I had the good fortune and foresight to take Friday off last week and Monday this week. On Friday, I didn’t do much of anything horse-related, just caught up on laundry and had a late, leisurely lunch at an Italian place. Saturday football didn’t work out so well for my college team, a team that is now finding ever more creative ways to lose. My NFL team also lost on Sunday and remains plagued with injuries at key positions.
My lesson on Saturday, while more successful than the above-mentioned football teams’ efforts, failed to wow me or my trainer or Eli. Eli came out obedient, jumping just as well as always, but lacking in locomotion. I had even opened up the lines to accommodate Eli’s stride–setting going 4s/easy 5s, and wouldn’t you know it, Eli cantered around in easy 5s mode. We had a few challenging turns, which to the right worked out but to the left needed some tweaking before getting it done. The first turn, to the right, was a Swedish to a vertical, and the angle was positively confounding, but it actually worked out much better than I expected. Eli canters more strongly from behind to the right, so in hindsight it is not surprising the turn worked out well for him. In the next course, the turn was flipped, from the vertical to the Swedish. The first time I looked for the Swedish while simultaneously seeing the long spot to the vertical, which Eli took, and we landed with more momentum than I expected (I don’t know why I forgot that taking the gap means landing with more momentum. I mean, really.) and could not make the turn to the Swedish. My trainer’s advice? Add before the vertical. Duh. Especially when you know left turns are harder for you and your horse.
So of course we came back to it, I added, and the turn to the Swedish was right there–still challenging but by no means an unfair question. After doing three full courses that were loaded with bending lines and turns and Eli, although pokey, was being quite handy, we called it a day.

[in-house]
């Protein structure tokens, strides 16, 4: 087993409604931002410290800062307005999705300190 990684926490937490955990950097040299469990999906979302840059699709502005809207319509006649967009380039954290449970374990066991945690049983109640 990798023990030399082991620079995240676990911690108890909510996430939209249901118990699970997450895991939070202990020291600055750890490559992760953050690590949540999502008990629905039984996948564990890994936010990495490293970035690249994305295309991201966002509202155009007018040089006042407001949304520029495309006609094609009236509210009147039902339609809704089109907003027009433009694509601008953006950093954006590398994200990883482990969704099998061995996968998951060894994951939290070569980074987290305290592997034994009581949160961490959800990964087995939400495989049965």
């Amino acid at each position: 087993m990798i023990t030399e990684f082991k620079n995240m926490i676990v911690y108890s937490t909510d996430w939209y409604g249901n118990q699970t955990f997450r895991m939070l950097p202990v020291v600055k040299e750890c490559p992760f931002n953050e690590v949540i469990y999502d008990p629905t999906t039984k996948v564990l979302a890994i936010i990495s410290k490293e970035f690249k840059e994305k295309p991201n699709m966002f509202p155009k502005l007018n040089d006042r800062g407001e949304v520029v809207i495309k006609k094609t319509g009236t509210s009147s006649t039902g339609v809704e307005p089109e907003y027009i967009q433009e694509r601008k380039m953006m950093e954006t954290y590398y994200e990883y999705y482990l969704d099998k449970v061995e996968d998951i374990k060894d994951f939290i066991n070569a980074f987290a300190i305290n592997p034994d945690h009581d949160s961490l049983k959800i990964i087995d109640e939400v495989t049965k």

Sunday I figured Eli would be the same creature as Saturday because the weather hadn’t changed, but nope. Where was this energy Saturday? Since he had all of his motor back, I decided that a conditioning ride would be a good idea. We did lap after lap of big trot and big canter, broken up by a few walks in the fields. Eli, although taking big bouncy steps at the trot, was especially soft in that gait. Hello, high performance suspension.
I started wondering about the difference between his energy level on Saturday and Sunday. What had I changed lately? This wasn’t exactly a scientific inquiry, so my answer isn’t demonstrable because of too many other factors, but …
I changed how he has access to salt. I moved his block from his feed box to a holder about a month ago, and he hadn’t touched it since. I put the block back in his feed box on Saturday, and I’m considering adding loose salt to his supplements instead of the block. He knocks the block out of his feed box frequently and I spend way too much time in his stall with a pitchfork trying to find it buried under shavings. Maybe I’ll just stick with the block, anyway.
So hopefully with salt back in his diet and the weather “cooling off”–from highs in the upper 90s to highs in the lower 90s (hah), we won’t have a repeat of Saturday’s lesson. I need all of Eli’s gears over fences. I don’t know for a fact that the salt is what did it, it’s just sort of an educated guess and it wouldn’t surprise me if it were the case, I just have no real way to know for sure without controls on all other factors, which would be impossible (unless you know someone who can control the weather?).
One last update on the show schedule: The two shows I had planned on for October are now off of our schedule. My barn is going, but there are no stalls available at the venue. No stall, no Karen and Eli–and no, I’m not going to even try having my horse tied to a trailer all day. It may work for some people, but it’s not my thing. The end of the year show in November will definitely have stalls available, so we’re just planning on that.